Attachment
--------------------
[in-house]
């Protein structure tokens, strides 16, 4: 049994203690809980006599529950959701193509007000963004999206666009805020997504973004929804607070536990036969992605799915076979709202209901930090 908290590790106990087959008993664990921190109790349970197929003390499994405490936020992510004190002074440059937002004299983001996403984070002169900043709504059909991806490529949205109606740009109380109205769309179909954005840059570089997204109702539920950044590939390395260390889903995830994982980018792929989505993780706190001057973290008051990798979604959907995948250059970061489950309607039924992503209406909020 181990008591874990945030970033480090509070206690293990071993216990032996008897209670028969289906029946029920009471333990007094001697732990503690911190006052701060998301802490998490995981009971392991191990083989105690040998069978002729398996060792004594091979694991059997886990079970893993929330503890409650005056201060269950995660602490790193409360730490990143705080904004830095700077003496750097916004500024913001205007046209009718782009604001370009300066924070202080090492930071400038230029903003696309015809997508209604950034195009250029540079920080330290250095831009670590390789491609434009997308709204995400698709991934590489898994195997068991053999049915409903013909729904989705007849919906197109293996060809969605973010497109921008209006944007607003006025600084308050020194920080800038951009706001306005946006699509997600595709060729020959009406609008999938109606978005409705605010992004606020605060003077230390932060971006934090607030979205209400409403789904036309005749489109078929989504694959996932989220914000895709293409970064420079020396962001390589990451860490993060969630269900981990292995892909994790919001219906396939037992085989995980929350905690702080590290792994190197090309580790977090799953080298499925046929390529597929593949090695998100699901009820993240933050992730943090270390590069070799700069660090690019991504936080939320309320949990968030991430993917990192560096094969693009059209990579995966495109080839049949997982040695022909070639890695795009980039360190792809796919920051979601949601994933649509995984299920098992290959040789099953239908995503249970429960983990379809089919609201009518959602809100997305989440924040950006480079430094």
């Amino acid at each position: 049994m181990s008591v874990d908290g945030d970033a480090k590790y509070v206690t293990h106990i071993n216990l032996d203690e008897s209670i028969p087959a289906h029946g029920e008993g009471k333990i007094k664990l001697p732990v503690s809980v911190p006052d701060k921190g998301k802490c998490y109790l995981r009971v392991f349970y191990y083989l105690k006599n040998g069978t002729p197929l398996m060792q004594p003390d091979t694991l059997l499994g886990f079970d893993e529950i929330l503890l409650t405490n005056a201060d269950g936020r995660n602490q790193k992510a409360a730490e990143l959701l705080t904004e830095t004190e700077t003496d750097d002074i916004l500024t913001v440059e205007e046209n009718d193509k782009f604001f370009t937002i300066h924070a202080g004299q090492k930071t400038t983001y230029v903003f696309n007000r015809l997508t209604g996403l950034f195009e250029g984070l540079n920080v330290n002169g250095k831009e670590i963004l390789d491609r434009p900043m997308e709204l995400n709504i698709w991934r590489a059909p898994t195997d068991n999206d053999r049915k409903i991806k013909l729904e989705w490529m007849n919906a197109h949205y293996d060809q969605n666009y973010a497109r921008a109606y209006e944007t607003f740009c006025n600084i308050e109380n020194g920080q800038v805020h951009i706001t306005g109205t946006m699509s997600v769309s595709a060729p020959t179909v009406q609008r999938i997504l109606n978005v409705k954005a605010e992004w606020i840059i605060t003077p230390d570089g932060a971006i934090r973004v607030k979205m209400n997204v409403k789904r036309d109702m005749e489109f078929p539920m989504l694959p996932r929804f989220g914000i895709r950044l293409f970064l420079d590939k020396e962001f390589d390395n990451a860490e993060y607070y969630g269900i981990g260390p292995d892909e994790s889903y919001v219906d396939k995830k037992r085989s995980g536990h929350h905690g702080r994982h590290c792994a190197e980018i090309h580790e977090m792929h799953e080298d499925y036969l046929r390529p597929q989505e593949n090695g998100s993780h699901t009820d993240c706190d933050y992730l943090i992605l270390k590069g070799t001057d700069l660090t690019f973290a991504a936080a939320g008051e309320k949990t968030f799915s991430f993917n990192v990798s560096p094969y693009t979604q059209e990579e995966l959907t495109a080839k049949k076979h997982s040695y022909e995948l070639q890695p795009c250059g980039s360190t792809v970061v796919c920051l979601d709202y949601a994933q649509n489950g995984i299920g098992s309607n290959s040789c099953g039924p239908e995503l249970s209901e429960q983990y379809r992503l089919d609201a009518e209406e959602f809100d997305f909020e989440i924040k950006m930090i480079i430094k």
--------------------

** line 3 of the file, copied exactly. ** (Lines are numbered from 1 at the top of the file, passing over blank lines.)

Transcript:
């Amino acid at each position: 049994m181990s008591v874990d908290g945030d970033a480090k590790y509070v206690t293990h106990i071993n216990l032996d203690e008897s209670i028969p087959a289906h029946g029920e008993g009471k333990i007094k664990l001697p732990v503690s809980v911190p006052d701060k921190g998301k802490c998490y109790l995981r009971v392991f349970y191990y083989l105690k006599n040998g069978t002729p197929l398996m060792q004594p003390d091979t694991l059997l499994g886990f079970d893993e529950i929330l503890l409650t405490n005056a201060d269950g936020r995660n602490q790193k992510a409360a730490e990143l959701l705080t904004e830095t004190e700077t003496d750097d002074i916004l500024t913001v440059e205007e046209n009718d193509k782009f604001f370009t937002i300066h924070a202080g004299q090492k930071t400038t983001y230029v903003f696309n007000r015809l997508t209604g996403l950034f195009e250029g984070l540079n920080v330290n002169g250095k831009e670590i963004l390789d491609r434009p900043m997308e709204l995400n709504i698709w991934r590489a059909p898994t195997d068991n999206d053999r049915k409903i991806k013909l729904e989705w490529m007849n919906a197109h949205y293996d060809q969605n666009y973010a497109r921008a109606y209006e944007t607003f740009c006025n600084i308050e109380n020194g920080q800038v805020h951009i706001t306005g109205t946006m699509s997600v769309s595709a060729p020959t179909v009406q609008r999938i997504l109606n978005v409705k954005a605010e992004w606020i840059i605060t003077p230390d570089g932060a971006i934090r973004v607030k979205m209400n997204v409403k789904r036309d109702m005749e489109f078929p539920m989504l694959p996932r929804f989220g914000i895709r950044l293409f970064l420079d590939k020396e962001f390589d390395n990451a860490e993060y607070y969630g269900i981990g260390p292995d892909e994790s889903y919001v219906d396939k995830k037992r085989s995980g536990h929350h905690g702080r994982h590290c792994a190197e980018i090309h580790e977090m792929h799953e080298d499925y036969l046929r390529p597929q989505e593949n090695g998100s993780h699901t009820d993240c706190d933050y992730l943090i992605l270390k590069g070799t001057d700069l660090t690019f973290a991504a936080a939320g008051e309320k949990t968030f799915s991430f993917n990192v990798s560096p094969y693009t979604q059209e990579e995966l959907t495109a080839k049949k076979h997982s040695y022909e995948l070639q890695p795009c250059g980039s360190t792809v970061v796919c920051l979601d709202y949601a994933q649509n489950g995984i299920g098992s309607n290959s040789c099953g039924p239908e995503l249970s209901e429960q983990y379809r992503l089919d609201a009518e209406e959602f809100d997305f909020e989440i924040k950006m930090i480079i430094k």